Admiration or Appropriation?

To those of you who wear native headdresses/feathers to look edgy or cool, I am here to say that what you are doing is offensive act called cultural appropriation. In the article written by Apihtawikosisân, a Metis woman, she notes that celebrating and supporting a culture is perfectly fine but it’s when you start using a culture’s restricted symbols that you cross into the realm of appropriation (apihtawikosisan.com). Cultural appropriation is when a group of powerful people exploits the culture of a less privileged or minority group. It is often done with little understanding of the latter’s history, experience, and traditions. Many groups are victims of cultural appropriation, but none have been more exploited than the Indigenous Peoples.

Subsequently, to understand cultural appropriation you have to understand where it came from: colonialism. When European explorers came to North America, they colonized the land, claimed the resources for their own, exposed the Native peoples to disease and racism, and forced them to submit to the demands of the white man. The effects of colonialism can be seen throughout history as the Canadian government has created Acts and laws in the attempt to make the Indigenous race civilized, and integrate them into white society. The government attempted to “fix the Indian problem” by sending Indigenous children to residential schools run by the white churches (Fleras 2010). The main goal of the schools were to assimilate the children into white society and “kill the Indian” inside, thus thousands of young children were subjected to physical, psychological, sexual, verbal, and spiritual abuse (Fleras 2010). Assimilation is when a minority group is integrated (by choice or by force) into the dominant group culture; the assimilated group loses aspects of their own culture and heritage as a result (Fleras 2010). The Indigenous people went through centuries of trauma and suffering, but unfortunately the media and popular culture fails to mention that in any statement about Indigenous people.

Going back to Apihtawikosisân’s article, she states that “headdresses are restricted items in the Plains Nation and are further restricted within the cultures to men who have done certain things to earn them” (apihtawikosisan.com). These restricted items are a staple of the media’s outdated image of Indigenous People. The Cleveland Indians, the Chicago Blackhawks, the Washington Redskins, Pocahontas, Tiger Lily from Peter Pan are all examples of the Imaginary Indian created by the media. The Imaginary Indian is the image projected on the Indigenous people by non-native cultures, containing very little truth and being mostly about that with which the non-native population wants the word ‘Indian’ to be associated (Crosby 2002). Unsurprisingly, pop culture uses ceremonial headdresses in most interpretations of Indigenous people without the understanding of its history and importance. As Apihtawikosisân says later in the article, “individual choices do not trump our collective rights as peoples to define our symbols” (apihtawikosisan.com).

A recent example of individual choices leading to cultural appropriation is at the 2015 Milan fashion week. Canadian brothers, Dan and Dean Caten, showed off their women’s line titled ‘Dsquaw’ and offended a lot of Indigenous peoples in so doing. Squaw is a racial slur used by colonists to insult Indigenous women, and using it in such a commercial way glosses over the fact that it’s an incredibly derogatory term.

Another comment about the line is that the brothers stated that they were “inspired by the enchantment of Canadian Indian Tribes” (www.ctvnews.ca). While it’s wonderful to admire Indigenous culture and want to showcase it, the brothers combine all Indigenous peoples into one group; this line is saying that all Indigenous people dress this way. Apihtawikosisân’s comment on this kind of appropriation was: “I think it is reasonable to ask that if you admire a culture, you learn more about it. Particularly when the details are so much more fascinating than say, outdated stereotypes of Pan-Indian culture” (apihtawikosisan.com). They use their own white privilege to decide what defines native clothes and then take credit. This outlines my main problem in the fashion line, which is that the brothers knew nothing of Indigenous culture and history, and they were simply using parts of the culture they liked to further their own fashion careers. I personally found it quite appalling when I first saw the line name, a racial slur in an international fashion event. Unbelievable! This type of coverage is why many people believe dressing up as ‘Indians’ or wearing headdresses is cool or part of a trend. As posted on the website My Culture is Not a Trend (2013) being seen as “trendy” makes an entire culture not only a commodity, but also something that people will tire of; therefore being viewed as disposable. Culture appropriation makes light of the troubles that Indigenous peoples have faced and creates an unrealistic image of them that the public can throw away when they get bored.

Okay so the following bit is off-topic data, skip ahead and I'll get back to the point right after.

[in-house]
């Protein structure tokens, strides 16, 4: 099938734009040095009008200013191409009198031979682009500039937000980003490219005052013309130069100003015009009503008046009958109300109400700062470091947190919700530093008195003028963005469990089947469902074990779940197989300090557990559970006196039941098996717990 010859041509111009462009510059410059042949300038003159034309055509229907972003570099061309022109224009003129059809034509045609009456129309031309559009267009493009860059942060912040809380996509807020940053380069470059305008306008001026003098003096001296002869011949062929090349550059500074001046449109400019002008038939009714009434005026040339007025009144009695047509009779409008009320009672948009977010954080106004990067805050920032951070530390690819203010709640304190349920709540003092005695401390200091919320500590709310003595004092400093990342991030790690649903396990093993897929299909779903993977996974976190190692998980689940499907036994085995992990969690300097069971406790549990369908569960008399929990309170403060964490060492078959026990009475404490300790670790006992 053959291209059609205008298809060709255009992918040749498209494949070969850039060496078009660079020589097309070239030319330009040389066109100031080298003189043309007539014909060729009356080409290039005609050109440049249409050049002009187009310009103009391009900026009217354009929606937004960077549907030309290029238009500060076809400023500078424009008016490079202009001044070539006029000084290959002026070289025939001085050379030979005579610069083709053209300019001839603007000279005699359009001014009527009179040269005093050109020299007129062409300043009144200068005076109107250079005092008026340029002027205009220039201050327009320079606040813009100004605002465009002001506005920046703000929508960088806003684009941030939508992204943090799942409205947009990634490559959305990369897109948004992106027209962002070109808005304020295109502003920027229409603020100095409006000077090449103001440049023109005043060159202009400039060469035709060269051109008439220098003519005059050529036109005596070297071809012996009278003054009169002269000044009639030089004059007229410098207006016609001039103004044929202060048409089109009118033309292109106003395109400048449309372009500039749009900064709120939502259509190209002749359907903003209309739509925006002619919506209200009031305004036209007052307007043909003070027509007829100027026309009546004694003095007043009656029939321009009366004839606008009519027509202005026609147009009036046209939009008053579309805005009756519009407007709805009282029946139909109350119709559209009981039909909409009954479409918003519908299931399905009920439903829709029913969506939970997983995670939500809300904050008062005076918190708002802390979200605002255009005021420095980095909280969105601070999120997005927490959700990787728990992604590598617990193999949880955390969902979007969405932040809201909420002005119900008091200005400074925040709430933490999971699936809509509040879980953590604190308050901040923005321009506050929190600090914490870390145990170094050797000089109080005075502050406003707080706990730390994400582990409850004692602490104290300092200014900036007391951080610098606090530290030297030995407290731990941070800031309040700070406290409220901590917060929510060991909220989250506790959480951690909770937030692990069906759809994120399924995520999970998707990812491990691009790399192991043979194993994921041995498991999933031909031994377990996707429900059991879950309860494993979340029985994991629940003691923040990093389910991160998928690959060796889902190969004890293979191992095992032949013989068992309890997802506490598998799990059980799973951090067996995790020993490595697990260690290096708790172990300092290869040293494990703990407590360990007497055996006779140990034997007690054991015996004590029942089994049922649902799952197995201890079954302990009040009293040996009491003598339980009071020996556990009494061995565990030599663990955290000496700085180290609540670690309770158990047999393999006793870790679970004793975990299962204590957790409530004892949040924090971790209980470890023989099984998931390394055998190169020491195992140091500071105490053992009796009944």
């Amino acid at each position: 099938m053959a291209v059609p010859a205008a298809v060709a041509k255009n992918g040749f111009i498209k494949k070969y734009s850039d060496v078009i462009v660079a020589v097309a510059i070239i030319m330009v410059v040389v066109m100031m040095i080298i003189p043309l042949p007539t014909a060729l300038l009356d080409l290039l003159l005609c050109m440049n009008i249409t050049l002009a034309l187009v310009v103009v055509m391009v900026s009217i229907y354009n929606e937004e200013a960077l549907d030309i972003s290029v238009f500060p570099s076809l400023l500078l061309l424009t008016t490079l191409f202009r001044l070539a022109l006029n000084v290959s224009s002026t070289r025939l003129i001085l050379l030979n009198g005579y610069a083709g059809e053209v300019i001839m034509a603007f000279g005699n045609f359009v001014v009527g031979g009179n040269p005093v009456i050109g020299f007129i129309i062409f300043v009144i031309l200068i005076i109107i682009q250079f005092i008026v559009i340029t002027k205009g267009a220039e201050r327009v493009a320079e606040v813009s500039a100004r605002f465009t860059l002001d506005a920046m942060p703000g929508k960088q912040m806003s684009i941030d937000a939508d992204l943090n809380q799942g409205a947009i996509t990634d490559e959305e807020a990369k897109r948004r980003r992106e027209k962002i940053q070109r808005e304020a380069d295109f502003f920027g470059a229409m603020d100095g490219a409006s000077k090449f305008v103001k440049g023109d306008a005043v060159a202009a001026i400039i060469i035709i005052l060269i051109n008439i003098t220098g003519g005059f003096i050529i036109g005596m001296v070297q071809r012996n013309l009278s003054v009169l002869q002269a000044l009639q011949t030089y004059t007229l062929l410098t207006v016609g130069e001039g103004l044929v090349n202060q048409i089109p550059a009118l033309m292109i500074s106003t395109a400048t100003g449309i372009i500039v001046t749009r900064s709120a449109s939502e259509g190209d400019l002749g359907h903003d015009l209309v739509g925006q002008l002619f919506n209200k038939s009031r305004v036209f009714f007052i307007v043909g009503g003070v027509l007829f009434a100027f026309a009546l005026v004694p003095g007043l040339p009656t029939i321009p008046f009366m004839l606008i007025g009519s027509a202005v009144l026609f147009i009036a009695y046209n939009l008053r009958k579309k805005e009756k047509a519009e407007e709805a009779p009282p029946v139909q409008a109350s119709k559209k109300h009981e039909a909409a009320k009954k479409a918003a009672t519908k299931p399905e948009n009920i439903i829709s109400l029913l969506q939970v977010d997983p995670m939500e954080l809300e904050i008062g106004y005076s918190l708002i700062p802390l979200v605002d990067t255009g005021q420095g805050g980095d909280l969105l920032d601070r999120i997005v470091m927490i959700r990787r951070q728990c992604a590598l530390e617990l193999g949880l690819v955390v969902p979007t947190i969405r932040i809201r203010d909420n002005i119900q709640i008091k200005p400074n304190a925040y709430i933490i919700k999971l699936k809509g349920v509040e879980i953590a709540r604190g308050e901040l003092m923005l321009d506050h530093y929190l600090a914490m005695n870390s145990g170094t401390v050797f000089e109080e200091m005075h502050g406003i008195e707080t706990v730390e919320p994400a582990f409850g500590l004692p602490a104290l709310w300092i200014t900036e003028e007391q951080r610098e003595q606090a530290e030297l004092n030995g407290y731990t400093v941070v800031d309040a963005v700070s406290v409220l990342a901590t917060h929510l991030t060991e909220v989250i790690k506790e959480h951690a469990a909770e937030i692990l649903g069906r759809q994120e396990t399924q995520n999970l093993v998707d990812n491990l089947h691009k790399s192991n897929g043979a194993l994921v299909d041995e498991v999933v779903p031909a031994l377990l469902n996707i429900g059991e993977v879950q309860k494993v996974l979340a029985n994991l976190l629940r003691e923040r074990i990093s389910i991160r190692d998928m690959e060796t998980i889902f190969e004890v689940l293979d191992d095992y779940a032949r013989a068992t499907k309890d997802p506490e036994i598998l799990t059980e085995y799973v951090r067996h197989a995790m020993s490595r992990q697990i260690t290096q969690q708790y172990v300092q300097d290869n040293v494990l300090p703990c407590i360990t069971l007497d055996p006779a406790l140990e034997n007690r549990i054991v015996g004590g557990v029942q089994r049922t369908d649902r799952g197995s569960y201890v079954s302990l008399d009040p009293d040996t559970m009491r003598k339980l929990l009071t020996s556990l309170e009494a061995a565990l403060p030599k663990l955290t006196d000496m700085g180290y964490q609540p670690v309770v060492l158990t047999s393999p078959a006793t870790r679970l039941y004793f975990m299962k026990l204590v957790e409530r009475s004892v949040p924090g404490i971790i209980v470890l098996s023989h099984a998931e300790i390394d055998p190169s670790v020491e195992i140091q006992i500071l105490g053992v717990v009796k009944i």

While cultural appropriation is an ever-constant problem in today’s society, you as a consumer and as a member of society can reject these appropriations of Indigenous culture. The easiest way is by supporting legitimate and unrestricted items crafted and sold by indigenous peoples, these items include moccasin, mukluks and native art.

Finally, if you have appropriated someone’s culture, the best thing is to admit that you didn’t know and apologize if necessary. This acknowledgement is a step on the path to mutual respect and understanding.

Apihtawikosisan.com,. “An Open Letter to Non-Natives in Headdresses’’. N.p 2015. Web. 7.Mar. 2015

Crosby, Marcia. “Construction of the Imaginary Indian.” Academic Reading: Reading and Writing in the Disciplines. Peterborough: Broadview, 2002. Print.

Ctvnews.ca. “Dsquared2 Slammed Online For ‘Dsquaw’ Fashion Line”. N.p 2015. Web. 9. Mar. 2015.

Fleras, Augie. “Aboriginal Peoples in Canada: Repairing the Relationship” Unequal Relations. 6th ed. Toronto: Pearson Canada, 2010. Print.